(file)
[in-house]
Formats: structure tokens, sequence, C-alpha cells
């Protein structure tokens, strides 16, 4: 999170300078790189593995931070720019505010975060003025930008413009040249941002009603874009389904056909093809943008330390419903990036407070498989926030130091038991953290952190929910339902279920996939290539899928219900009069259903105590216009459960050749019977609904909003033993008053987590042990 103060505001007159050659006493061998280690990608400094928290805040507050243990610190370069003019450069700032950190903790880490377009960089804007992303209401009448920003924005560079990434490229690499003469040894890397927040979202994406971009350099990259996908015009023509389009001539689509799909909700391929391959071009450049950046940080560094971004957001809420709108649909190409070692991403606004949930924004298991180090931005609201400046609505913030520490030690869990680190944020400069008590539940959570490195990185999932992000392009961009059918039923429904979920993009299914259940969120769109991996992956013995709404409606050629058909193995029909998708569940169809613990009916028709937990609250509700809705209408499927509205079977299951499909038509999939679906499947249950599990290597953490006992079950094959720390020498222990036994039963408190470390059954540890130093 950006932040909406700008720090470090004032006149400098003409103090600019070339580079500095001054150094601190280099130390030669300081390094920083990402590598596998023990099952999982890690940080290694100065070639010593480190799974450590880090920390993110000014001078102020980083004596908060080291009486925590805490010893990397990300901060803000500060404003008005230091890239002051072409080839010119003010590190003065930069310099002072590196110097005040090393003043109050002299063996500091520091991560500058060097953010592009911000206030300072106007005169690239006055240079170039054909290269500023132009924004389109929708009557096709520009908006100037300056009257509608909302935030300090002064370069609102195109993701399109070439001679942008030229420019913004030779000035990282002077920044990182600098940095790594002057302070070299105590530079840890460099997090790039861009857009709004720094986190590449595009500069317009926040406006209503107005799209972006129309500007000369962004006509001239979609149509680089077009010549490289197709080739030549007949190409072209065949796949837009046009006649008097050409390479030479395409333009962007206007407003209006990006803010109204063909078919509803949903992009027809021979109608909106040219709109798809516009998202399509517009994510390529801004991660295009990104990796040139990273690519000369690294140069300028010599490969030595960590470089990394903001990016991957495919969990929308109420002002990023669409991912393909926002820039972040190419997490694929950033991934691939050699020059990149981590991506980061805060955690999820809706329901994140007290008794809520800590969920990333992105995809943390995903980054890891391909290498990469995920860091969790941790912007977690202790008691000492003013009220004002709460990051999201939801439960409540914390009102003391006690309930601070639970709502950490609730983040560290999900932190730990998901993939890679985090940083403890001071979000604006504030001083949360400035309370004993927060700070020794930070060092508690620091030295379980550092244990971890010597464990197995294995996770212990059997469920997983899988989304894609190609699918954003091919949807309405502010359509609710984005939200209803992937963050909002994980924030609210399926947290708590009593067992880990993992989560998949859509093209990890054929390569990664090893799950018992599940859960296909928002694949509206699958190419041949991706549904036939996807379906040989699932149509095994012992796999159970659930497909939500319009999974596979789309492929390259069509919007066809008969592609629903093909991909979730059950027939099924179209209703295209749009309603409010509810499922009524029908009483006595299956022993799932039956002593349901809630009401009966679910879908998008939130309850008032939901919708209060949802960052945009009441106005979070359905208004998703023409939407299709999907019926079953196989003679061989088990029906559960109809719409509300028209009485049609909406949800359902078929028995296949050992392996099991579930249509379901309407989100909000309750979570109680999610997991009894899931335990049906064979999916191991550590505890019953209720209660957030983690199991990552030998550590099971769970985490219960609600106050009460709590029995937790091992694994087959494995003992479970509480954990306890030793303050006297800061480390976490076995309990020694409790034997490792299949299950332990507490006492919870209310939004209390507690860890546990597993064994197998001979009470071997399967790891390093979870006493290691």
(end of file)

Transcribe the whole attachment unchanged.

[in-house]
Formats: structure tokens, sequence, C-alpha cells
């Protein structure tokens, strides 16, 4: 999170300078790189593995931070720019505010975060003025930008413009040249941002009603874009389904056909093809943008330390419903990036407070498989926030130091038991953290952190929910339902279920996939290539899928219900009069259903105590216009459960050749019977609904909003033993008053987590042990 103060505001007159050659006493061998280690990608400094928290805040507050243990610190370069003019450069700032950190903790880490377009960089804007992303209401009448920003924005560079990434490229690499003469040894890397927040979202994406971009350099990259996908015009023509389009001539689509799909909700391929391959071009450049950046940080560094971004957001809420709108649909190409070692991403606004949930924004298991180090931005609201400046609505913030520490030690869990680190944020400069008590539940959570490195990185999932992000392009961009059918039923429904979920993009299914259940969120769109991996992956013995709404409606050629058909193995029909998708569940169809613990009916028709937990609250509700809705209408499927509205079977299951499909038509999939679906499947249950599990290597953490006992079950094959720390020498222990036994039963408190470390059954540890130093 950006932040909406700008720090470090004032006149400098003409103090600019070339580079500095001054150094601190280099130390030669300081390094920083990402590598596998023990099952999982890690940080290694100065070639010593480190799974450590880090920390993110000014001078102020980083004596908060080291009486925590805490010893990397990300901060803000500060404003008005230091890239002051072409080839010119003010590190003065930069310099002072590196110097005040090393003043109050002299063996500091520091991560500058060097953010592009911000206030300072106007005169690239006055240079170039054909290269500023132009924004389109929708009557096709520009908006100037300056009257509608909302935030300090002064370069609102195109993701399109070439001679942008030229420019913004030779000035990282002077920044990182600098940095790594002057302070070299105590530079840890460099997090790039861009857009709004720094986190590449595009500069317009926040406006209503107005799209972006129309500007000369962004006509001239979609149509680089077009010549490289197709080739030549007949190409072209065949796949837009046009006649008097050409390479030479395409333009962007206007407003209006990006803010109204063909078919509803949903992009027809021979109608909106040219709109798809516009998202399509517009994510390529801004991660295009990104990796040139990273690519000369690294140069300028010599490969030595960590470089990394903001990016991957495919969990929308109420002002990023669409991912393909926002820039972040190419997490694929950033991934691939050699020059990149981590991506980061805060955690999820809706329901994140007290008794809520800590969920990333992105995809943390995903980054890891391909290498990469995920860091969790941790912007977690202790008691000492003013009220004002709460990051999201939801439960409540914390009102003391006690309930601070639970709502950490609730983040560290999900932190730990998901993939890679985090940083403890001071979000604006504030001083949360400035309370004993927060700070020794930070060092508690620091030295379980550092244990971890010597464990197995294995996770212990059997469920997983899988989304894609190609699918954003091919949807309405502010359509609710984005939200209803992937963050909002994980924030609210399926947290708590009593067992880990993992989560998949859509093209990890054929390569990664090893799950018992599940859960296909928002694949509206699958190419041949991706549904036939996807379906040989699932149509095994012992796999159970659930497909939500319009999974596979789309492929390259069509919007066809008969592609629903093909991909979730059950027939099924179209209703295209749009309603409010509810499922009524029908009483006595299956022993799932039956002593349901809630009401009966679910879908998008939130309850008032939901919708209060949802960052945009009441106005979070359905208004998703023409939407299709999907019926079953196989003679061989088990029906559960109809719409509300028209009485049609909406949800359902078929028995296949050992392996099991579930249509379901309407989100909000309750979570109680999610997991009894899931335990049906064979999916191991550590505890019953209720209660957030983690199991990552030998550590099971769970985490219960609600106050009460709590029995937790091992694994087959494995003992479970509480954990306890030793303050006297800061480390976490076995309990020694409790034997490792299949299950332990507490006492919870209310939004209390507690860890546990597993064994197998001979009470071997399967790891390093979870006493290691």